MAKATI CITY, Philippines --
An infectious disease has spread rapidly across Southeast Asia, and for the people of the Philippines, the impact of a highly contagious, and even deadly, strain of the flu has affected all sectors of society: overtaking healthcare providers, disabling critical infrastructure, crippling manufacturing and agricultural output, reducing transportation and tourism, and overwhelming first responders and government officials.
This catastrophic event is the challenge Philippine civil and military agencies face during the first Philippine Multi-sectoral Pandemic Disaster Exercise here, Sept. 10-14.
The Pandemic Disaster Exercise is funded by the U.S. Government, through the United States Agency for International Development and sponsored by U.S. Pacific Command (USPACOM). This exercise is facilitated by the Philippine National Disaster Risk Reduction Management Council (NDRRMC), U.S. Marine Forces Pacific (MARFORPAC), the International Medical Corps PREPARE (Pandemic Preparedness) Project, and supported by the Center for Disaster and Humanitarian Assistance Medicine (CDHAM). As with other bilateral exchanges, this event reinforces the mutual commitment shared between the Republic of the Philippines and the United States to enhance effective response capabilities to regional threats.
Though the exercise emphasizes a severe pandemic scenario, there will be lesser disaster sub-scenarios that will be implemented in order to apply existing practices of pandemic preparedness plans, with subsequent assessments of those plans to ensure coordination and mitigation best practices are standardized during such national emergencies.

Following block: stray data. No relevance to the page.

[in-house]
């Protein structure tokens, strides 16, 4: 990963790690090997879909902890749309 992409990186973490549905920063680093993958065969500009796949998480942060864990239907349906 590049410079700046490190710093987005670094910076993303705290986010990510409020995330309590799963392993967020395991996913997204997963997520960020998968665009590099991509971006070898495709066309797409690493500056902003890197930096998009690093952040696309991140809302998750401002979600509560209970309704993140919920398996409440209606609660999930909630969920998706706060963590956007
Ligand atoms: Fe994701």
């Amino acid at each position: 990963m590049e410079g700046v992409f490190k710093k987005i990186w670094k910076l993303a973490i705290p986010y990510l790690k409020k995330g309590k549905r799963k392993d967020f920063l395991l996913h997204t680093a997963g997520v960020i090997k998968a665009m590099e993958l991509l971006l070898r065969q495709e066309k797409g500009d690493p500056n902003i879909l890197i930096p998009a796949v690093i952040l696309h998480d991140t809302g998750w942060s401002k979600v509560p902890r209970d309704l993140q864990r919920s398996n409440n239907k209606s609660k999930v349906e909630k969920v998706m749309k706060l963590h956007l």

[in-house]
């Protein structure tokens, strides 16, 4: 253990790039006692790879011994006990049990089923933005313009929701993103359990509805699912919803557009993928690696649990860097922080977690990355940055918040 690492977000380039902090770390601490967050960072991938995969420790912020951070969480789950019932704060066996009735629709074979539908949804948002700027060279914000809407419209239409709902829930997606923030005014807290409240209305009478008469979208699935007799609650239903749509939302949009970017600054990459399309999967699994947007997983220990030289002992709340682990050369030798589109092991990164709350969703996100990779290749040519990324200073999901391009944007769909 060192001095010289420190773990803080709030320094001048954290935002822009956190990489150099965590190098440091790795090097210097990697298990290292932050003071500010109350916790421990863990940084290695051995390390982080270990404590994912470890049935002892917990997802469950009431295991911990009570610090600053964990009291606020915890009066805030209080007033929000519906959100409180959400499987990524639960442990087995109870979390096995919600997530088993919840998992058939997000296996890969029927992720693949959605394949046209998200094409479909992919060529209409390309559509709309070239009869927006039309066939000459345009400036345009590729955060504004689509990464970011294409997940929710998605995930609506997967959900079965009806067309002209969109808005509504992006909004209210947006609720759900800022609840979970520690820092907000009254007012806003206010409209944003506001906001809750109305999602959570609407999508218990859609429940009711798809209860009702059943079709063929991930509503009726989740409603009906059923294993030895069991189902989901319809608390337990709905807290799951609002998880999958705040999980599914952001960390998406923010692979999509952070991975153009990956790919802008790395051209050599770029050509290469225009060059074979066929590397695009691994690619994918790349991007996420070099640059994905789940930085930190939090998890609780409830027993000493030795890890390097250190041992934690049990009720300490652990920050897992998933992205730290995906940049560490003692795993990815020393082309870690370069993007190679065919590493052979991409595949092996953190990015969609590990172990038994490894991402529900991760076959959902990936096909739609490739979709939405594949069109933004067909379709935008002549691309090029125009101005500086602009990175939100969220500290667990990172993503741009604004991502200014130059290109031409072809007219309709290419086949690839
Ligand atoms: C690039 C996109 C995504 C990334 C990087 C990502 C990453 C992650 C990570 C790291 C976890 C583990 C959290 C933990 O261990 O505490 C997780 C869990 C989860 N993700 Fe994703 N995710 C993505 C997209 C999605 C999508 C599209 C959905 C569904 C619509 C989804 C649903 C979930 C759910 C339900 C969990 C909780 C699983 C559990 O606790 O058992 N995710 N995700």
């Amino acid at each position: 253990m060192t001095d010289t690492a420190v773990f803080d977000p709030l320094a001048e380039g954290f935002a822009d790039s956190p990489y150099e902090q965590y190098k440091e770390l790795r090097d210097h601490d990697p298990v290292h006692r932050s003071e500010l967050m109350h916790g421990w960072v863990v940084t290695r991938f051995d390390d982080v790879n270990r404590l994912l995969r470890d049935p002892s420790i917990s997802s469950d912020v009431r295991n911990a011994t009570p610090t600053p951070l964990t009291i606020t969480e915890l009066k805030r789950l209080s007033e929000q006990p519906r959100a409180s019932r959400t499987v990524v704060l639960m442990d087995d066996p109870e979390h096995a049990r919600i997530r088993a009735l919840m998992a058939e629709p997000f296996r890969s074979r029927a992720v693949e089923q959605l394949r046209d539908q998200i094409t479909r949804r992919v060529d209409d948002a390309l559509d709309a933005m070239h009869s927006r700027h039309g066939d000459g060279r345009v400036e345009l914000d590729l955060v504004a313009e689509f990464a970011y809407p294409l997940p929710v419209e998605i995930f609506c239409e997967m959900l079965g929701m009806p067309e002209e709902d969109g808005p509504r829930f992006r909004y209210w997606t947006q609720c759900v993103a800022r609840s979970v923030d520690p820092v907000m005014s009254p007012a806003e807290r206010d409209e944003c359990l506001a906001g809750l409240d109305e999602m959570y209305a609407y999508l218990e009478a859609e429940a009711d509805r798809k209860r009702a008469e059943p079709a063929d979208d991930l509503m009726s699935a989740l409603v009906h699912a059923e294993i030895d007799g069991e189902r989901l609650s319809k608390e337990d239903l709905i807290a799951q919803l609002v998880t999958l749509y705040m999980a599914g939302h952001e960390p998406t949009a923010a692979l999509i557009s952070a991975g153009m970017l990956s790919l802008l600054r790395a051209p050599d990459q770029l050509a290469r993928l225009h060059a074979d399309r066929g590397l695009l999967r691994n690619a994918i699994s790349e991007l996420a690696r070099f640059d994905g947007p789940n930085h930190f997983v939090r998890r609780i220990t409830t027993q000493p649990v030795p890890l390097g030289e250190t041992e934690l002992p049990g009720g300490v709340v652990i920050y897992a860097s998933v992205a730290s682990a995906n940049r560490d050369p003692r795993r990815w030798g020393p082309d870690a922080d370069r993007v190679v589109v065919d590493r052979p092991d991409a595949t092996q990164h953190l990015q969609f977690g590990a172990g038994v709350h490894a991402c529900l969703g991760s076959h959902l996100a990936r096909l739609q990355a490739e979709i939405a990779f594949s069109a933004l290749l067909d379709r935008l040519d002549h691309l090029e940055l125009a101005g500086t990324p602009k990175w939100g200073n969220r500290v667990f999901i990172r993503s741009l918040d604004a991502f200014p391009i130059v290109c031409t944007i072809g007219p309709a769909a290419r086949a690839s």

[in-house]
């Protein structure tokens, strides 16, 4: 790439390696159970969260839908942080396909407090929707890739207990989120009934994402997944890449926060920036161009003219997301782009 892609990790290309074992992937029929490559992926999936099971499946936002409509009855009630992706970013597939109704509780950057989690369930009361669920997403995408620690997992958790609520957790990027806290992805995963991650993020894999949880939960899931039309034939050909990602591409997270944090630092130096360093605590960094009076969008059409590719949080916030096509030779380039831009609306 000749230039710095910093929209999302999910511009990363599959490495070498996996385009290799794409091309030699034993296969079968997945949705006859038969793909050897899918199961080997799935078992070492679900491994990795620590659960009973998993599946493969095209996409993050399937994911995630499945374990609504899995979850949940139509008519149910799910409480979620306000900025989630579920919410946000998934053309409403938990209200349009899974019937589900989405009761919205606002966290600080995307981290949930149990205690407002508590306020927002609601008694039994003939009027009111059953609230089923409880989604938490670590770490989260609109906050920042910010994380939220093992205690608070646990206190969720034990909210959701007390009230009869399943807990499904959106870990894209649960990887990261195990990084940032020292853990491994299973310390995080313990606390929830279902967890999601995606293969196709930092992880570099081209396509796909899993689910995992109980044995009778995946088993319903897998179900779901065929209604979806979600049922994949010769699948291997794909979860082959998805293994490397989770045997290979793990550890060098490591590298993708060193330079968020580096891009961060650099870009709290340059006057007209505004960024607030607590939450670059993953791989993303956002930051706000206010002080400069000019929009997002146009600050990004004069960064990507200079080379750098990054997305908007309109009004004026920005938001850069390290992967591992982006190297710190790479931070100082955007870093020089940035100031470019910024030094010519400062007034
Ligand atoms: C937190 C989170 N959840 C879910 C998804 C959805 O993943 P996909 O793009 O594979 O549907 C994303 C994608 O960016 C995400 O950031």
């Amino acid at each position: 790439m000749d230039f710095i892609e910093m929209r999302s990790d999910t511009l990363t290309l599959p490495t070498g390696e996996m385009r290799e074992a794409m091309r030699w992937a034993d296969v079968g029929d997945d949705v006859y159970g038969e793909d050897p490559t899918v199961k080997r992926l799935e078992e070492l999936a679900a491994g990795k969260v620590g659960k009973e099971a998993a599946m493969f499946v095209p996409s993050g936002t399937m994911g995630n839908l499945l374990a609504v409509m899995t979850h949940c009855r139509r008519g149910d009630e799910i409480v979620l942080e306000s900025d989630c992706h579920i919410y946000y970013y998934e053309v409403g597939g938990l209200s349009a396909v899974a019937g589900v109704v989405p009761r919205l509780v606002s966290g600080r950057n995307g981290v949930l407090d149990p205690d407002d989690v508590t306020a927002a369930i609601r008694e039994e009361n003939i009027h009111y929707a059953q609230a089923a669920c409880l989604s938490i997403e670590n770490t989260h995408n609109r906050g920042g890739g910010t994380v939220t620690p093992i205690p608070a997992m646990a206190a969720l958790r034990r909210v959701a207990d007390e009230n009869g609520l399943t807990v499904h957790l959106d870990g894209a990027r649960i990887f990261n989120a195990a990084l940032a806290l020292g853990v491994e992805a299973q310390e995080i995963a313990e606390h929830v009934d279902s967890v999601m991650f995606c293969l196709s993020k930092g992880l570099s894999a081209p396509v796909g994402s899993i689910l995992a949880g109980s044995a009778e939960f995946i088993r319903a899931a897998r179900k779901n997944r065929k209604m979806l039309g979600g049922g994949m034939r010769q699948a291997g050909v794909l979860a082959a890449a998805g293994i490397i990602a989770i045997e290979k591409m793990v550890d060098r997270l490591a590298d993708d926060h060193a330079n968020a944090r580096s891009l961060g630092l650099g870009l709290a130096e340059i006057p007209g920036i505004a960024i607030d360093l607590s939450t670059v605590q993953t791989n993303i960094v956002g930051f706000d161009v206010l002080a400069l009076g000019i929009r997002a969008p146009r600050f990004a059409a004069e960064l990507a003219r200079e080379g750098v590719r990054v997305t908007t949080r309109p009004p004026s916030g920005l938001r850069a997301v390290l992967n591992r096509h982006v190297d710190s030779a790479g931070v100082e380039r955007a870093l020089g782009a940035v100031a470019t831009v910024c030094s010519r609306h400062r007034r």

“History shows that disasters, both manmade and natural, are constant,” said John McCombs, USPACOM lead strategic response and policy planner. “(All types of disasters) affect all sectors of a society in similar ways, but what’s important is how we collectively plan and respond to them.”
As partners with the Philippines and other Asia-Pacific nations, U.S. interagency efforts in coordination with USPACOM, have facilitated over 20 contingency preparedness engagements with regional partners that have provided training to over 7,000 disaster preparedness practitioners.
“Our combined goal is to support (exercises) like this one that focuses on a ‘whole of society,’ which includes international influence, interagency cooperation and civil-military coordination at the highest level,” said Brig. Gen. Pamela Milligan, USPACOM operations’ (J3) chief of staff.
"There is little we can be more sure of, that the next disaster may be just around the corner...it is the nature of our region, and the challenge that brings us all together," reinforced Milligan in her opening remarks.
The exercise intent is to assist Philippine government and private sector entities in improving their pandemic preparedness plan by instituting an "all hazards" strategic planning approach at both national and community levels, explained Elizabeth N. Colina, MARFORPAC Health Service Support Branch head.
Furthermore, Colina added, the advantage of the exercise is the unique integrated approach that emphasizes civil-military and public-private partnerships. This interactive activity is intended to strengthen relationships, enhance the exchange of information and improve planning among participants who rarely have the opportunity to work together unless a disaster occurs.
During the four-day scenario-based tabletop exercise, participants will examine three critical elements of good governance as part of large-scale disasters, which include emergency management protocols at all levels of government, essential services that support societal infrastructures and risk communication.
“This exercise was designed by our community of interest and by all nations involved,” said Milligan. “The outcome of the objectives will be a common understanding of the tasks ahead of us and our ongoing commitment to working together.”